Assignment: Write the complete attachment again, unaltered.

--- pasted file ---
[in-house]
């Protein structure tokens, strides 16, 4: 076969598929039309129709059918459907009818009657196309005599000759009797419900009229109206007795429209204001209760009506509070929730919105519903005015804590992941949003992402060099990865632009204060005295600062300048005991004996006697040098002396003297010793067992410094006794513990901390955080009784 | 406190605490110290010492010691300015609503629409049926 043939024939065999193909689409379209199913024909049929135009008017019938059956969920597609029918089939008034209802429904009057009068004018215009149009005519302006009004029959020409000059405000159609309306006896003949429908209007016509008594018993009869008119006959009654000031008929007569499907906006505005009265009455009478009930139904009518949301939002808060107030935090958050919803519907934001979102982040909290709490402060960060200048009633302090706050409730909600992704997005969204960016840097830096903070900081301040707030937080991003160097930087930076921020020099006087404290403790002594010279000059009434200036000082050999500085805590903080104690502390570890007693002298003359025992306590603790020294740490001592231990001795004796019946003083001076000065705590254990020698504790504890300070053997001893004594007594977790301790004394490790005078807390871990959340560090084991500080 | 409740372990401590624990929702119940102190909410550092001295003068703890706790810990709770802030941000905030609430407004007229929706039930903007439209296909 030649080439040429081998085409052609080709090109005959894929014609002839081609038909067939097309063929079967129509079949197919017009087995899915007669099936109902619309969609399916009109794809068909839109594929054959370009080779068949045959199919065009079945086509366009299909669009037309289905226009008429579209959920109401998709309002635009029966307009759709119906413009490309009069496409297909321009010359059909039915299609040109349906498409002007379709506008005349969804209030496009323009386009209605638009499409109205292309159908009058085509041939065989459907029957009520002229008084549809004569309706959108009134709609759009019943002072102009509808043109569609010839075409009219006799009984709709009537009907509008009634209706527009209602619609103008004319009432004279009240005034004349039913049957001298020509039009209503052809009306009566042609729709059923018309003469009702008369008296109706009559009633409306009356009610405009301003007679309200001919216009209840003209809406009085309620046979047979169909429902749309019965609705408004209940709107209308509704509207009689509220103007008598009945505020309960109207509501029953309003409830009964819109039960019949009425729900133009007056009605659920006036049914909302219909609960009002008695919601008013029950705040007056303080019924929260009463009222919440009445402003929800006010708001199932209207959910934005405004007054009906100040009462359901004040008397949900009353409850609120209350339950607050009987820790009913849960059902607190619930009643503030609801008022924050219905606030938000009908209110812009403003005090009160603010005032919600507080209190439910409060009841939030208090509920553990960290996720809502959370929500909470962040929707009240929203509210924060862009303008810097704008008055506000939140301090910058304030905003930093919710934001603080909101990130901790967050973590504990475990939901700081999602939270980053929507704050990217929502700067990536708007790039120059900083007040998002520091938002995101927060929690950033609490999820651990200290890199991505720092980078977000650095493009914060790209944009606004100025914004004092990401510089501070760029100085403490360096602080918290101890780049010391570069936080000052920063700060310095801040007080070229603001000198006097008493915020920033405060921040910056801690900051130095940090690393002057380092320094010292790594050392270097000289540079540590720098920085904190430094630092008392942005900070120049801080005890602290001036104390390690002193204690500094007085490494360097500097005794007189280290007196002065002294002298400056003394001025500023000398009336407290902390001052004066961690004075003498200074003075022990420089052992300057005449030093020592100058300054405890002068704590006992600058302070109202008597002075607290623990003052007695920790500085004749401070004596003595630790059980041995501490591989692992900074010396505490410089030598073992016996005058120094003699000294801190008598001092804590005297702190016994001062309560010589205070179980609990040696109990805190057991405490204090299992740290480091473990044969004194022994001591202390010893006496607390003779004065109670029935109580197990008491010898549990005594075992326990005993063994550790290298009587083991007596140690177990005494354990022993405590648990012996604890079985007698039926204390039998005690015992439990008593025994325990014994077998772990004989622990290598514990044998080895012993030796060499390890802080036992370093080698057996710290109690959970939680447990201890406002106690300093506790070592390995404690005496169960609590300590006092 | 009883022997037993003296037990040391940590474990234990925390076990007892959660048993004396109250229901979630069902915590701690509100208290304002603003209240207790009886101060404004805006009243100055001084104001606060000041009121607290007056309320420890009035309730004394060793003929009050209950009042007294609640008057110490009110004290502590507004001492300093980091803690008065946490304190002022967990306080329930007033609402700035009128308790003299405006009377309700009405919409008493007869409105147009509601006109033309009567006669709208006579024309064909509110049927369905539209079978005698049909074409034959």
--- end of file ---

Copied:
[in-house]
């Protein structure tokens, strides 16, 4: 076969598929039309129709059918459907009818009657196309005599000759009797419900009229109206007795429209204001209760009506509070929730919105519903005015804590992941949003992402060099990865632009204060005295600062300048005991004996006697040098002396003297010793067992410094006794513990901390955080009784 | 406190605490110290010492010691300015609503629409049926 043939024939065999193909689409379209199913024909049929135009008017019938059956969920597609029918089939008034209802429904009057009068004018215009149009005519302006009004029959020409000059405000159609309306006896003949429908209007016509008594018993009869008119006959009654000031008929007569499907906006505005009265009455009478009930139904009518949301939002808060107030935090958050919803519907934001979102982040909290709490402060960060200048009633302090706050409730909600992704997005969204960016840097830096903070900081301040707030937080991003160097930087930076921020020099006087404290403790002594010279000059009434200036000082050999500085805590903080104690502390570890007693002298003359025992306590603790020294740490001592231990001795004796019946003083001076000065705590254990020698504790504890300070053997001893004594007594977790301790004394490790005078807390871990959340560090084991500080 | 409740372990401590624990929702119940102190909410550092001295003068703890706790810990709770802030941000905030609430407004007229929706039930903007439209296909 030649080439040429081998085409052609080709090109005959894929014609002839081609038909067939097309063929079967129509079949197919017009087995899915007669099936109902619309969609399916009109794809068909839109594929054959370009080779068949045959199919065009079945086509366009299909669009037309289905226009008429579209959920109401998709309002635009029966307009759709119906413009490309009069496409297909321009010359059909039915299609040109349906498409002007379709506008005349969804209030496009323009386009209605638009499409109205292309159908009058085509041939065989459907029957009520002229008084549809004569309706959108009134709609759009019943002072102009509808043109569609010839075409009219006799009984709709009537009907509008009634209706527009209602619609103008004319009432004279009240005034004349039913049957001298020509039009209503052809009306009566042609729709059923018309003469009702008369008296109706009559009633409306009356009610405009301003007679309200001919216009209840003209809406009085309620046979047979169909429902749309019965609705408004209940709107209308509704509207009689509220103007008598009945505020309960109207509501029953309003409830009964819109039960019949009425729900133009007056009605659920006036049914909302219909609960009002008695919601008013029950705040007056303080019924929260009463009222919440009445402003929800006010708001199932209207959910934005405004007054009906100040009462359901004040008397949900009353409850609120209350339950607050009987820790009913849960059902607190619930009643503030609801008022924050219905606030938000009908209110812009403003005090009160603010005032919600507080209190439910409060009841939030208090509920553990960290996720809502959370929500909470962040929707009240929203509210924060862009303008810097704008008055506000939140301090910058304030905003930093919710934001603080909101990130901790967050973590504990475990939901700081999602939270980053929507704050990217929502700067990536708007790039120059900083007040998002520091938002995101927060929690950033609490999820651990200290890199991505720092980078977000650095493009914060790209944009606004100025914004004092990401510089501070760029100085403490360096602080918290101890780049010391570069936080000052920063700060310095801040007080070229603001000198006097008493915020920033405060921040910056801690900051130095940090690393002057380092320094010292790594050392270097000289540079540590720098920085904190430094630092008392942005900070120049801080005890602290001036104390390690002193204690500094007085490494360097500097005794007189280290007196002065002294002298400056003394001025500023000398009336407290902390001052004066961690004075003498200074003075022990420089052992300057005449030093020592100058300054405890002068704590006992600058302070109202008597002075607290623990003052007695920790500085004749401070004596003595630790059980041995501490591989692992900074010396505490410089030598073992016996005058120094003699000294801190008598001092804590005297702190016994001062309560010589205070179980609990040696109990805190057991405490204090299992740290480091473990044969004194022994001591202390010893006496607390003779004065109670029935109580197990008491010898549990005594075992326990005993063994550790290298009587083991007596140690177990005494354990022993405590648990012996604890079985007698039926204390039998005690015992439990008593025994325990014994077998772990004989622990290598514990044998080895012993030796060499390890802080036992370093080698057996710290109690959970939680447990201890406002106690300093506790070592390995404690005496169960609590300590006092 | 009883022997037993003296037990040391940590474990234990925390076990007892959660048993004396109250229901979630069902915590701690509100208290304002603003209240207790009886101060404004805006009243100055001084104001606060000041009121607290007056309320420890009035309730004394060793003929009050209950009042007294609640008057110490009110004290502590507004001492300093980091803690008065946490304190002022967990306080329930007033609402700035009128308790003299405006009377309700009405919409008493007869409105147009509601006109033309009567006669709208006579024309064909509110049927369905539209079978005698049909074409034959």